Purchase this article with an account.
K. Tsunoda, S. Satofuka, M. Tanifuji, Y. Oguchi; Intrinsic Signal Imaging of Macaque Fundus to Reveal Two-dimensional Functional Map of the Retina . Invest. Ophthalmol. Vis. Sci. 2003;44(13):2710.
Download citation file:
© ARVO (1962-2015); The Authors (2016-present)
Purpose: Optical imaging with intrinsic signals visualizes metabolic changes elicited by neural activation and, recently, has been applied to ocular fundus to detect the visually evoked response in cat and human retina (Grinvald et al. 2002, ARVO). This technique provides two-dimensional functional structure of the retina, which is essential for the clinical application of this technique to detect the local disorders in human ocular fundus. In order to evaluate the correspondence between the lesion site and the optical signal decrease, we have coagulated part of Macaque retina by laser photocoagulation, by which retinal pigment epithelial (RPE) and photoreceptor cells were locally damaged, and measured the optical signals at various sites. Methods: Ocular fundus of Macaque monkey, illuminated by various wavelength of lights (480nm, 540nm, 610nm, 700nm and 900nm), was monitored by a fundus camera system equipped with a near infrared CCD camera. The intrinsic signal evoked by full field white flash stimulus (duration: 1.0 msec) was calculated by dividing the averaged images obtained after stimulus by those obtained during a 1-second period before the stimulus onset. Retinal function map was constructed by overlaying the signal intensity map on fundus photograph. Results: In normal ocular fundus, flash stimulus evoked global absorption increase, peaking 3 to 5 seconds after stimulus onset, within the posterior vascular arcades. Optical signal intensity varied depending both on the recording sites and on the wavelength of illumination. In the eye photocoagulation was given, the peak amplitude of the optical signal in normal sites was 1.5 to 3.0 times larger than in the corresponding photocoagulation site. The two-dimensional signal map clearly distinguished a low signal intensity area, whose edge precisely corresponded with the border of photocoagulation. Conclusions: Intrinsic signal imaging could clearly distinguish the functionally damaged area in Macaque ocular fundus, although at present we can not distinguish the lesion in photoreceptor and RPE cells from that in the microcirculation of retina. This technique may be available for monitoring the neuronal activity of retina non-invasively, in the eyes with retinal vascular disorders, retinal degenerative diseases, glaucoma, etc.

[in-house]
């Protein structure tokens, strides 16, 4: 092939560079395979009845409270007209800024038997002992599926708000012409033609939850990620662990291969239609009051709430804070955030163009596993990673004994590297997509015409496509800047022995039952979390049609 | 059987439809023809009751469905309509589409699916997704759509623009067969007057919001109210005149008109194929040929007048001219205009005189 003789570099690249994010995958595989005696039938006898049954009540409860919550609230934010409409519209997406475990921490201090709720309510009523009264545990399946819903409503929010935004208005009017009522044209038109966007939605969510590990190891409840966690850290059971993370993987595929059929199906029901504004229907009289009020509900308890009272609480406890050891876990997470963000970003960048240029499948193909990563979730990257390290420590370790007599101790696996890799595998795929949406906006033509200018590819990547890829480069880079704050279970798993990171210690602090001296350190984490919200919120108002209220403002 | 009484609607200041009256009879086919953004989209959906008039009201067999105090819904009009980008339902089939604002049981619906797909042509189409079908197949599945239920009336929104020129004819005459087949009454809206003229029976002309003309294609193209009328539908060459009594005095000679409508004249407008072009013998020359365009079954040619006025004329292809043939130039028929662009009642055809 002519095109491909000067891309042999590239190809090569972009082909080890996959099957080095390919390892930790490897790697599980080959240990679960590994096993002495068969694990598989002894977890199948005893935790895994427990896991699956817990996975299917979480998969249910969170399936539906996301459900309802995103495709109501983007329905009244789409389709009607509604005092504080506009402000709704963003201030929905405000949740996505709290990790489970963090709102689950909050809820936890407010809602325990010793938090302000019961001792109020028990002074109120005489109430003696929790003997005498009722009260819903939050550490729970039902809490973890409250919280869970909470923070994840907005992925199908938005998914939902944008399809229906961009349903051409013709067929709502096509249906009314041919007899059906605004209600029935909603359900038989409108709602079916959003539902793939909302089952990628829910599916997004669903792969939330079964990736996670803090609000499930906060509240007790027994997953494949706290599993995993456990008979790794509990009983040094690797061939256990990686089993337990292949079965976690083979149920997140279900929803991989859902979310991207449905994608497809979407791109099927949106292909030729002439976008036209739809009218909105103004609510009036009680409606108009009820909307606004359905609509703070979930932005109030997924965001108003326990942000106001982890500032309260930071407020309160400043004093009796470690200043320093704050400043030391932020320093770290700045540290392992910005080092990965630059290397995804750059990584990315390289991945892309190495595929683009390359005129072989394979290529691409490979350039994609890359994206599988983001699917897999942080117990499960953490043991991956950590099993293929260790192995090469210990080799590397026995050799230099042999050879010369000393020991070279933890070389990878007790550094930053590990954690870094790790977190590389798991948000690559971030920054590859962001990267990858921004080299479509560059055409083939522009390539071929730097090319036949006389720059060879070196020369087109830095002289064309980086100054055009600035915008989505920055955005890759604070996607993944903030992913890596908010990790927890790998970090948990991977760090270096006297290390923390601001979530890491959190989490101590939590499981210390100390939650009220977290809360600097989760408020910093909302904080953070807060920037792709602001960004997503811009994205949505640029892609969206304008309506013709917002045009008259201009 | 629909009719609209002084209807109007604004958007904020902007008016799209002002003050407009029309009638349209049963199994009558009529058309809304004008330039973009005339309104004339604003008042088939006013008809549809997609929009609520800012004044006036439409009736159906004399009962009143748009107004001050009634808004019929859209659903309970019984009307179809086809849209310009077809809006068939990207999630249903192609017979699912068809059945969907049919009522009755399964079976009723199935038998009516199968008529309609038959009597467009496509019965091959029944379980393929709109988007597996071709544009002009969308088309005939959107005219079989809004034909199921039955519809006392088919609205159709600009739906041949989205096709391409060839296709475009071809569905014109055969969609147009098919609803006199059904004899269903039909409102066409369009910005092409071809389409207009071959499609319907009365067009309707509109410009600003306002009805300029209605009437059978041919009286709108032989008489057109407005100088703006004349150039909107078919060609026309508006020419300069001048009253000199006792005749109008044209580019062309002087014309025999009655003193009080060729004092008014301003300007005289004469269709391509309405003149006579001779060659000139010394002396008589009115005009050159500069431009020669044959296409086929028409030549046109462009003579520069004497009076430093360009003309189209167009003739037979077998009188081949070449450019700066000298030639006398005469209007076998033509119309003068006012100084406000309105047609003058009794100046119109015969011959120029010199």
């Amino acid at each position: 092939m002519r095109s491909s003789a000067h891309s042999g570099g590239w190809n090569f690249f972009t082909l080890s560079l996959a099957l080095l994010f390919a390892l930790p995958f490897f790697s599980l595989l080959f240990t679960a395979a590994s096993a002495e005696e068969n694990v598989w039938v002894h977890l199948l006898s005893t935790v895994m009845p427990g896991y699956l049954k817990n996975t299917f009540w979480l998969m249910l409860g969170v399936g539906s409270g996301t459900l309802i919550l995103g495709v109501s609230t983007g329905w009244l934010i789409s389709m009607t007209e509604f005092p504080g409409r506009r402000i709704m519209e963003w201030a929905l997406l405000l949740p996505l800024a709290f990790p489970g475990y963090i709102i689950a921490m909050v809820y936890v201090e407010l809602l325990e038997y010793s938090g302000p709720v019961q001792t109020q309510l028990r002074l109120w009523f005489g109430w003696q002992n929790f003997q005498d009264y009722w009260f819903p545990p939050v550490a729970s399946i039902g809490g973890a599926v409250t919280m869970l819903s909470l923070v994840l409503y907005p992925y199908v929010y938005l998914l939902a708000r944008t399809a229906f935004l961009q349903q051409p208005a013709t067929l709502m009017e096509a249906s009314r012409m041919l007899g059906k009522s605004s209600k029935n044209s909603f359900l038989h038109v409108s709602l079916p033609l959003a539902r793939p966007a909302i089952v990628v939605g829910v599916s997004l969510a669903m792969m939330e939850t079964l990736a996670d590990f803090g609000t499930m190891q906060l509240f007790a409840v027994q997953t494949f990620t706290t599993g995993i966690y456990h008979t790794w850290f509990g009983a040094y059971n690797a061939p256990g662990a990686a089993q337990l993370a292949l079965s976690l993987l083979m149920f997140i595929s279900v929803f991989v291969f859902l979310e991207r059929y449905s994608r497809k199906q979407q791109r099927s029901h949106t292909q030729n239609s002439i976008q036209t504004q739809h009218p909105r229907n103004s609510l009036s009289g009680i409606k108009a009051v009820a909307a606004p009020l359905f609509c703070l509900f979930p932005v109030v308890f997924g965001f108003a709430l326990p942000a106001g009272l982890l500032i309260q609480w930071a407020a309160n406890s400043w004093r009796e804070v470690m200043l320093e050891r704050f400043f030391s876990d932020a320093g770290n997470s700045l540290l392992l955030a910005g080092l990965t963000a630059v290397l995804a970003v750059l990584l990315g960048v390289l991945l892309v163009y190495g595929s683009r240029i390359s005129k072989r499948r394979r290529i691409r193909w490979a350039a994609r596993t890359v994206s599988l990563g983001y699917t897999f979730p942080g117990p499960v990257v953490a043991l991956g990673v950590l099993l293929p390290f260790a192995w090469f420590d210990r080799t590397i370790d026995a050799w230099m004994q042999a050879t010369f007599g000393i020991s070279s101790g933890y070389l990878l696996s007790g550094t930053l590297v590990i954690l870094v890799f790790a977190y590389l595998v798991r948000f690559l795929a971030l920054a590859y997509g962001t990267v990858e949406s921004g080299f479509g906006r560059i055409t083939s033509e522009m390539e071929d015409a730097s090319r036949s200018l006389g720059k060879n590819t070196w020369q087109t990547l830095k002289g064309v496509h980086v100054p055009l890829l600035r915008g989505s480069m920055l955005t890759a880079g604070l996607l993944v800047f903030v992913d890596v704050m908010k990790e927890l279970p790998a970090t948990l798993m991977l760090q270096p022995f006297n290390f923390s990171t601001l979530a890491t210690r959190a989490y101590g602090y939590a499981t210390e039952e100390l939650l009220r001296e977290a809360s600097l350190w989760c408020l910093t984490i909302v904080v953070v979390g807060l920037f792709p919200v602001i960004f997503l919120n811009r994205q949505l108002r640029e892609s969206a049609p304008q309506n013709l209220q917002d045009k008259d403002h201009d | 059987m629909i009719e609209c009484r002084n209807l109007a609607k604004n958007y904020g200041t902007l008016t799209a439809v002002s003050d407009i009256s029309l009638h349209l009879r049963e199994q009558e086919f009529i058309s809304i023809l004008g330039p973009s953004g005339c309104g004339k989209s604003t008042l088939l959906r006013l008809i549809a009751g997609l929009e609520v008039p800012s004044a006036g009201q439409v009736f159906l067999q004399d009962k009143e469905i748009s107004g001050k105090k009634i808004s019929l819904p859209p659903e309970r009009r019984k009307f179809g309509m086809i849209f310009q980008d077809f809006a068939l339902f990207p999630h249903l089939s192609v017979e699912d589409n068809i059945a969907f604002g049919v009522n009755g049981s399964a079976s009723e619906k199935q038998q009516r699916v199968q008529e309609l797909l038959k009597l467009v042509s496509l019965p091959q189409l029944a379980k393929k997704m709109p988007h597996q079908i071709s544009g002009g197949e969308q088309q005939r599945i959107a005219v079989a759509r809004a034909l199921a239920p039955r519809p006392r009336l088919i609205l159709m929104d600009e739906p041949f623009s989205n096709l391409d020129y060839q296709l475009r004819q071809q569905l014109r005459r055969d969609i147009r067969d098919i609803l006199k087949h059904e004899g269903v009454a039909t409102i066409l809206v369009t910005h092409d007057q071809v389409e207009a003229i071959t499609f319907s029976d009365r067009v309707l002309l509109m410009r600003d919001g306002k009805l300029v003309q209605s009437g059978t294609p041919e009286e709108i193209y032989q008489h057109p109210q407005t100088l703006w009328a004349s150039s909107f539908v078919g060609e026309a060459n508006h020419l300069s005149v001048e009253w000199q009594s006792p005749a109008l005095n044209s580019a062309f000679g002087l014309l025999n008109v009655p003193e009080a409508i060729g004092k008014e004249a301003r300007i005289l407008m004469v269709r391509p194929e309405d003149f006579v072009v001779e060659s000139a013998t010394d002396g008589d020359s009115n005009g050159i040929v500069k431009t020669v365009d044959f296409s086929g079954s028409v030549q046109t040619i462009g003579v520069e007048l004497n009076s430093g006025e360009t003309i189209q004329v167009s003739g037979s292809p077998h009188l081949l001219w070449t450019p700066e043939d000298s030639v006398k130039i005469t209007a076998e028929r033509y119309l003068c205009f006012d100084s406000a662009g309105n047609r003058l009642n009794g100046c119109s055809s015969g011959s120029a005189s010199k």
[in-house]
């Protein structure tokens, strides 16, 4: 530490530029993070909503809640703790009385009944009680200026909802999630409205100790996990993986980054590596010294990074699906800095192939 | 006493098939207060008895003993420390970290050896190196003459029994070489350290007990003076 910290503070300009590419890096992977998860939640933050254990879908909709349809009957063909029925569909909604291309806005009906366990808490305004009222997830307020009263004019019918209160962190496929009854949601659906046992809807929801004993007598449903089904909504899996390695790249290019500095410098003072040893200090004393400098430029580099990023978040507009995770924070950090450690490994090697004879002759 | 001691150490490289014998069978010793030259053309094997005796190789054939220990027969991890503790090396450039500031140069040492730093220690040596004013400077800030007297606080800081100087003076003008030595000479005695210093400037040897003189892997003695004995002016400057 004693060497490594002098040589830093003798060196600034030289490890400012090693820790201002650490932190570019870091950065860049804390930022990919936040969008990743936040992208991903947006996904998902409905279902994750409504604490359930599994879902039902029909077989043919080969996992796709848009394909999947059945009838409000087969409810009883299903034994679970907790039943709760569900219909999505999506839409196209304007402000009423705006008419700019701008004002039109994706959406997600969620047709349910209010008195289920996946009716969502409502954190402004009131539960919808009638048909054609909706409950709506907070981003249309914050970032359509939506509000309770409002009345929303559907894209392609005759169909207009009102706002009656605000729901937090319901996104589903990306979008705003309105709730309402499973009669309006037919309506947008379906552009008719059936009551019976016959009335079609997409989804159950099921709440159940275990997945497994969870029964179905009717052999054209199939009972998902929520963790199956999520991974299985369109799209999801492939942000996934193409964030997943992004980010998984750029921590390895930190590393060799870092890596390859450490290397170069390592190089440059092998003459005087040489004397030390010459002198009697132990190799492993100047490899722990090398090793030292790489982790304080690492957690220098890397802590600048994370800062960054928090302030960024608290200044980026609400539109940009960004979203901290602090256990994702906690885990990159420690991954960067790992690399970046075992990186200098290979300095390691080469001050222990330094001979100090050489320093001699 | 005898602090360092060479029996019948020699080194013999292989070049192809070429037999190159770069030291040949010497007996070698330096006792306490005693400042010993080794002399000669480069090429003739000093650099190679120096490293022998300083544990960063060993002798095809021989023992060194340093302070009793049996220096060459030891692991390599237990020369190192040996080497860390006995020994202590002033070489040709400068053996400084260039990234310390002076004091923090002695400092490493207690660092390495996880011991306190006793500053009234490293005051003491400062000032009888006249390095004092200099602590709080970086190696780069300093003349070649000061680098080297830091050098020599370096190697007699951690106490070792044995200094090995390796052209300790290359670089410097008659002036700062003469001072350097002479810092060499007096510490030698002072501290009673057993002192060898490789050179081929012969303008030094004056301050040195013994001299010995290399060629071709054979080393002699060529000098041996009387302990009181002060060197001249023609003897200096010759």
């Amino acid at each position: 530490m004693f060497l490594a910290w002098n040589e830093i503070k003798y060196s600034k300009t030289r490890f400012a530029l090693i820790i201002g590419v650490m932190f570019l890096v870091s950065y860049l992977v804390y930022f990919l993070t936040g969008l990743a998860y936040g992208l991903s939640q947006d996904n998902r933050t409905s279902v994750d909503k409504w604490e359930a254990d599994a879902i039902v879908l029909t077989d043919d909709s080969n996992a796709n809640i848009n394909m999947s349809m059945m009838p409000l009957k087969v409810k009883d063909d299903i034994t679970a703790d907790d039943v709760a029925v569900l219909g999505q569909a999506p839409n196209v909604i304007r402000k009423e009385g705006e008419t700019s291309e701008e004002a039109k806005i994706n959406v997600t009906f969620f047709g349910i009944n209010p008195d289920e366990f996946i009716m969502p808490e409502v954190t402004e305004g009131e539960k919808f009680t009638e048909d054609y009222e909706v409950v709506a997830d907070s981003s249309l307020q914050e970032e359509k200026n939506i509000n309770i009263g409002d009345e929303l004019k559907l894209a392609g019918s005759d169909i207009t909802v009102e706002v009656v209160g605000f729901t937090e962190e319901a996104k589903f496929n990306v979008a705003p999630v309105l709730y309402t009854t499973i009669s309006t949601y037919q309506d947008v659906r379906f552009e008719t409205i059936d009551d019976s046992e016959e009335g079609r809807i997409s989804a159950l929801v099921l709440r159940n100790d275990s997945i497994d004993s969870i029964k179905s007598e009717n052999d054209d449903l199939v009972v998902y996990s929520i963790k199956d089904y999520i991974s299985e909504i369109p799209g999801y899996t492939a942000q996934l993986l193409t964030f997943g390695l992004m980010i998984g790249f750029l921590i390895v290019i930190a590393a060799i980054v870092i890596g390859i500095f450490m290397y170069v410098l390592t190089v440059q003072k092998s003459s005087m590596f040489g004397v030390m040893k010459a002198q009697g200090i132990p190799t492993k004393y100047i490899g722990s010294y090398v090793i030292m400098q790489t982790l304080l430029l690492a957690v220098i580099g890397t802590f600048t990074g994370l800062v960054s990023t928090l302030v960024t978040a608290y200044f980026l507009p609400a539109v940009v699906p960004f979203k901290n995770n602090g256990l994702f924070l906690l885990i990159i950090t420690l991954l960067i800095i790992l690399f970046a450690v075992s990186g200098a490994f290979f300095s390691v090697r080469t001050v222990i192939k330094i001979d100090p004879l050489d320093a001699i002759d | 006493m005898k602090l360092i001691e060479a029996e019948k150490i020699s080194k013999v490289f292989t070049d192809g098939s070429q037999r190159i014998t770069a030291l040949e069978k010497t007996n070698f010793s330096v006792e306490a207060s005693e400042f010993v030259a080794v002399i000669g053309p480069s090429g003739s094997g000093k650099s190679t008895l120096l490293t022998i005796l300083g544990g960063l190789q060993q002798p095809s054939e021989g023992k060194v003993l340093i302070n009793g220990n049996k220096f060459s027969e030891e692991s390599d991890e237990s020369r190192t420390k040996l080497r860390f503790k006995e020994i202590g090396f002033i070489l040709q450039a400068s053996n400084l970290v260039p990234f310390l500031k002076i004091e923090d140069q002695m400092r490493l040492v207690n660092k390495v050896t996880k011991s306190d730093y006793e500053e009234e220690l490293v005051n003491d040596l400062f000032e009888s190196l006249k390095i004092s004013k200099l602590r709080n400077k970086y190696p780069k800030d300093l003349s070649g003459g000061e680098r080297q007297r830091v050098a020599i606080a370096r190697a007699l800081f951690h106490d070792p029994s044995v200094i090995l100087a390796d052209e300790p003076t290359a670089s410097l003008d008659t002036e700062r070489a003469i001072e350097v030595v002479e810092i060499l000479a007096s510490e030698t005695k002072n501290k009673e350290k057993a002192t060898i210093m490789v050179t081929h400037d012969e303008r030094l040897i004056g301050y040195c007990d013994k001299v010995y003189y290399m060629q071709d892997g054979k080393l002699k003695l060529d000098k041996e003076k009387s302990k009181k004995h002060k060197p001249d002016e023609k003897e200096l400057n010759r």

This PDF is available to Subscribers Only